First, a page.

Thanks to anyone who takes a look!

There are varying philosophies on this. One reasonable way is to make a single big dataframe with sim and rep columns and some data columns, and just query out the rows you want whenever you want to analyze data from a particular sim or rep.


Yea, I guess seperate ones for players and teams. That seemed too simple to me, so there must be a tradeoff. I suspect there are more efficient ways to do it. But it is good to know that would be considered ok. Thanks!

I am really just trying to learn some best/acceptable practices here before I get used to bad ones.

You might be interested in The “tidy data” section of the “R for data science” book.

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I’m coming from R, so am familiar with Tidyverse. I assumed in Julia that approach doesn’t scale here either, but maybe I am wrong. In your experience if I run the above simulation 1e6 times or whatever would I notice a difference in speed and memory if I try the “tidy” approach?

I would set up the data structures in the nice tidy way first and see how that goes naively. If you experience performance problems, report those on Discourse with your code and people can help you speed it up (after looking at Performance Tips · The Julia Language). Julia tends to be significantly faster than R in general, and there are always ways to speed it up, but imho it can be helpful to start with a clean organization before starting to muck it up with performance.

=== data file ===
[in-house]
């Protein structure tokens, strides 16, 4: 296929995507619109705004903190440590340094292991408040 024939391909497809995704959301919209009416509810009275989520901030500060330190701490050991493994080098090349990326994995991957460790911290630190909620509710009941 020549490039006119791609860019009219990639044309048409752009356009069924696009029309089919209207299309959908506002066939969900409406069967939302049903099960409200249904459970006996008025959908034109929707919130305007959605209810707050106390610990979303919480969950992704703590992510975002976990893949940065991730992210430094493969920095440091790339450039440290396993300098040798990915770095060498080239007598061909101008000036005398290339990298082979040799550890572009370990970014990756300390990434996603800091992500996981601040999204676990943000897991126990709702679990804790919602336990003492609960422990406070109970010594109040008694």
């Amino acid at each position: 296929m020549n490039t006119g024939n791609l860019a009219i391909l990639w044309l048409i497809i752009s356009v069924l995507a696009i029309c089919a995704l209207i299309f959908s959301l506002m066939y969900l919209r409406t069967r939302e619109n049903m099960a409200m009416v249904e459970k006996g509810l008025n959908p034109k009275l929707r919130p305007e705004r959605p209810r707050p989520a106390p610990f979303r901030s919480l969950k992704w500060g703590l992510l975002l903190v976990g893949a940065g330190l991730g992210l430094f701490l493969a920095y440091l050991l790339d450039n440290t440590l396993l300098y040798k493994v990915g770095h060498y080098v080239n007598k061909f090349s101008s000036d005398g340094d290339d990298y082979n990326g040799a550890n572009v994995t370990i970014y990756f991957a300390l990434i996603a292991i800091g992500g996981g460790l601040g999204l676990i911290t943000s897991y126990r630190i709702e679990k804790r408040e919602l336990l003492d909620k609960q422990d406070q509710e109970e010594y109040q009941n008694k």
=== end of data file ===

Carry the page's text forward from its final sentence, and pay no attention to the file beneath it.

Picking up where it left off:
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Thanks, I like this strategy. If everyone starts from the same easy to understand structure then it will be easier to provide general answers to improve it. It makes a lot of sense.

I am confident that I will push this to the edge, and so need to optimize for at least memory in the future though.

Just as answer to your reformulated question:

This is the way I store my simulation results: Examples · KiteUtils.jl

Just records (structs) in an array. And only scalar values or fixed size vectors in the struct. I would call that 2.5 dimensional.


  • simple and fast


  • you must know in advance the maximal number of entries per log file.
  • adding fields requires to modify the code

I used more complex structures for storing results in the past, like different types of messages at a different rate in one log file, but analyzing the result became a nightmare.

There is no need to store results in the form you want to see them.

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Thanks, this does look very similar to what I am looking for.